“Learning has to bring customers and along the change journey. It has to build the platform to enable us to change the business.”

“CLOs need to build capabilities to address future challenges of the enterprise.”

CLOs said,

“The strategic value of learning is to reduce the cost of turnover and increased employee engagement.”

“The business plan for learning ties directly to business unit goals. Also incorporate our roll-up of individuals’ development plans.”

“CLOs are focused on performance and talent issues related to the current needs of business units.”

Now that you know your time perspective, MindTime suggests you think about your role in your organization. How can you make your particular way of thinking an asset to the group and a contribution to the greater purpose? By being aware of your creative role.

Your thinking style tells you where to look for your most important gift — and what you have to offer others. Vision truth, and productivity: these are the universal values that make a company effective.

For a management team to be successful, each value must be present and respected:

If you are a Future thinker, your role is to carry the vision and ensure that your group embraces innovation, creativity, and receptivity to change.

If you are a Past thinker, your role is to gather true and accurate information and make sure the group considers it carefully.

If your a Present thinker, your role is to help things get moving, and your focus is on planning, low, and harmony.


cloAn edited version of this article appears in the December 2013 issue of Chief Learning Officer magazine.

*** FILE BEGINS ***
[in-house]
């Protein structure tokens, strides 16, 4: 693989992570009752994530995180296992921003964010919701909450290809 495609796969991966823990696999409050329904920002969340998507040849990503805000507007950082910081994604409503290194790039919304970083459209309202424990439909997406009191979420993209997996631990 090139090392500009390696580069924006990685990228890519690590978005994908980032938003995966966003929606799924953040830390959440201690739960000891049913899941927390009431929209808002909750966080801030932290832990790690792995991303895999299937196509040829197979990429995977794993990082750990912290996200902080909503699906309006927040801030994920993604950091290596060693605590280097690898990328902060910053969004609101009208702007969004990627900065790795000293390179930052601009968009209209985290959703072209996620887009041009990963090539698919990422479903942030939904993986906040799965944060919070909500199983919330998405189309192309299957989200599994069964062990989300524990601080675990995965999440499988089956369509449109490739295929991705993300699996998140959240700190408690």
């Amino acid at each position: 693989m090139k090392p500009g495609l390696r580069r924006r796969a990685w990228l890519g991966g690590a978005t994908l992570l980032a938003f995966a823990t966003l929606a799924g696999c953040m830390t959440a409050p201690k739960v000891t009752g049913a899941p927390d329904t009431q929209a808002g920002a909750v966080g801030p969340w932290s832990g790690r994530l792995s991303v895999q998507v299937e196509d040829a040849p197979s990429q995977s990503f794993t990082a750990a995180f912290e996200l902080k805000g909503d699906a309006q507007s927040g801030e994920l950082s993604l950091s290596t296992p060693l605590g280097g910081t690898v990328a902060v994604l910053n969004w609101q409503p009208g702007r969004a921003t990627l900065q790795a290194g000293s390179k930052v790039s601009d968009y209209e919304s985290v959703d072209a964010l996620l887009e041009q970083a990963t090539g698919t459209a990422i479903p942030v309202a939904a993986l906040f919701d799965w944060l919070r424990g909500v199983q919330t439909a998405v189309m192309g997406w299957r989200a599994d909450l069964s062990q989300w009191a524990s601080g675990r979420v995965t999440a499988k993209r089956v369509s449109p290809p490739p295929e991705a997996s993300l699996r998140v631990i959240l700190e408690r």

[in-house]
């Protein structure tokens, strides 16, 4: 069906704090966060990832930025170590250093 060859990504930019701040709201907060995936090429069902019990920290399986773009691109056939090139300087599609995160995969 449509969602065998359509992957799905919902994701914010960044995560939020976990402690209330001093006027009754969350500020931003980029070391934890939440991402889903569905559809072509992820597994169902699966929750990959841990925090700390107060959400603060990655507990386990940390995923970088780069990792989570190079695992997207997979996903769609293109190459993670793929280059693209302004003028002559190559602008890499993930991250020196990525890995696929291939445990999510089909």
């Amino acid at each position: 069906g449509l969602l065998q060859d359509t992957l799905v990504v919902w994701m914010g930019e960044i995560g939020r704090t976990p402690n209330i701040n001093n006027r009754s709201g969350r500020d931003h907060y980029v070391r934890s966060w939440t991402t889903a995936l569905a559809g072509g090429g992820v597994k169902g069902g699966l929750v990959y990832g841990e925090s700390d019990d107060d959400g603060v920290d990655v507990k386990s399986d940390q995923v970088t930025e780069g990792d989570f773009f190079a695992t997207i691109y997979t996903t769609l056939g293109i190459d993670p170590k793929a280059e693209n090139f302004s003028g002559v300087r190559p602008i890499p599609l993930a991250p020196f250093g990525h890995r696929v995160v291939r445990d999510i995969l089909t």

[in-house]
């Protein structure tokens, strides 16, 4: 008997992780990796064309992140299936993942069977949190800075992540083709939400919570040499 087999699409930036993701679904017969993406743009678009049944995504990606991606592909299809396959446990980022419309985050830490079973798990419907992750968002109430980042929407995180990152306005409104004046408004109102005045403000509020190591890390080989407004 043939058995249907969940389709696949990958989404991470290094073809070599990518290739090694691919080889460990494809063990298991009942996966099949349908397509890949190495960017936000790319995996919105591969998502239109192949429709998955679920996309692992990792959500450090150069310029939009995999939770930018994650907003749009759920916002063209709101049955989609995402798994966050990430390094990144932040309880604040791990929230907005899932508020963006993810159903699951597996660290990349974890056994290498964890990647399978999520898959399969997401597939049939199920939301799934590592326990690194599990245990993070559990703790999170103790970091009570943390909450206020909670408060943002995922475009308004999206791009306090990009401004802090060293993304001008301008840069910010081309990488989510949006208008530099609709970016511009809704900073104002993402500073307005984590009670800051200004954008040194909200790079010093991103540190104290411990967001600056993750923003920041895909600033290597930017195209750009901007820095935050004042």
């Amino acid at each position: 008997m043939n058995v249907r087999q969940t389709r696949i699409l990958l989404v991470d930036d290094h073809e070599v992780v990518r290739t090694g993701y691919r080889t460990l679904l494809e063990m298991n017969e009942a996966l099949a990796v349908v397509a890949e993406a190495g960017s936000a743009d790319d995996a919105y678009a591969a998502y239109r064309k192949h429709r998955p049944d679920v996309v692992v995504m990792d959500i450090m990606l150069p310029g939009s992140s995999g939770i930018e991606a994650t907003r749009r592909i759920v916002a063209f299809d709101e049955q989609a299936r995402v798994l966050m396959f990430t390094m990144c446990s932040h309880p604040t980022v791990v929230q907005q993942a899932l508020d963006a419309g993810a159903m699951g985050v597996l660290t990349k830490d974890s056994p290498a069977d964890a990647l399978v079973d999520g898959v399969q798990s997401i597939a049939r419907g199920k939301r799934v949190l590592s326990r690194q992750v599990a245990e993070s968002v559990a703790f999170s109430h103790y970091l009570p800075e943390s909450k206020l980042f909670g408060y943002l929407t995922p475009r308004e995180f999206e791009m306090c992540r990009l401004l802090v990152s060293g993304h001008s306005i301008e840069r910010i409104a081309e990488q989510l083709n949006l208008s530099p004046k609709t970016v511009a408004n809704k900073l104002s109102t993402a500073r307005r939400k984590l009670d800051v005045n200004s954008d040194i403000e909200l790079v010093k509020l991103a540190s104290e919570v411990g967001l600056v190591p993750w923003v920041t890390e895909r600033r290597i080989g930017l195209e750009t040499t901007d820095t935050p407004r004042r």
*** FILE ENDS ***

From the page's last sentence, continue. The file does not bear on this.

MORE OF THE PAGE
Doug Engelbart, we salute you!

Doug Engelbart
This evening in Palo Alto a group of us in mourning for Doug Engelbart took part in an X-game to celebrate his values and, we hope, carry them far, far, far into the future. A tiny fraction of the time capsule:

When Doug was a young man, he staked out his mission and despite all odds, he never wavered. His vision was audaciously grand, so the cards aren’t played out yet, but his unwavering dedication is beyond awesome.

Moore’s Law should really be known as Engelbart’s Law. (Moore once said so himself.) Doug made us appreciate scaling.

For Doug, connecting hearts and minds was the obvious way to augment human intellect. Bill Gates (“A pc on every desk”) and Steve Jobs (closed Mac) didn’t get it. Neither did most of us until the internet spewed it in our faces. Doug’s office was one of the original two nodes.

Doug, we’re working to keep your flame alive.

Doug Engelbart
Photo by Bill Daul

Future of Talent

A few notes from the Future of Talent Institute‘s 2013 retreat at Marconi Center.

Serendipity powers pull.

The culture question: recruit people to preserve it or to change it?

Bring coyotes (disrupters) to meetings.

“Just let me do good work,” says the new generation.

Meet without a goal. Just listen.

Robotics is not about replacing humans; it’s about picking the right apps to augment humans.

Innovation is the Holy Grail.

Google criteria for hiring: 1. passion for the work, 2. demonstrated ability to do things, 3. eager to learn and able to unlearn

Big data: where the Google criteria came from.

Crumbling hierarchies.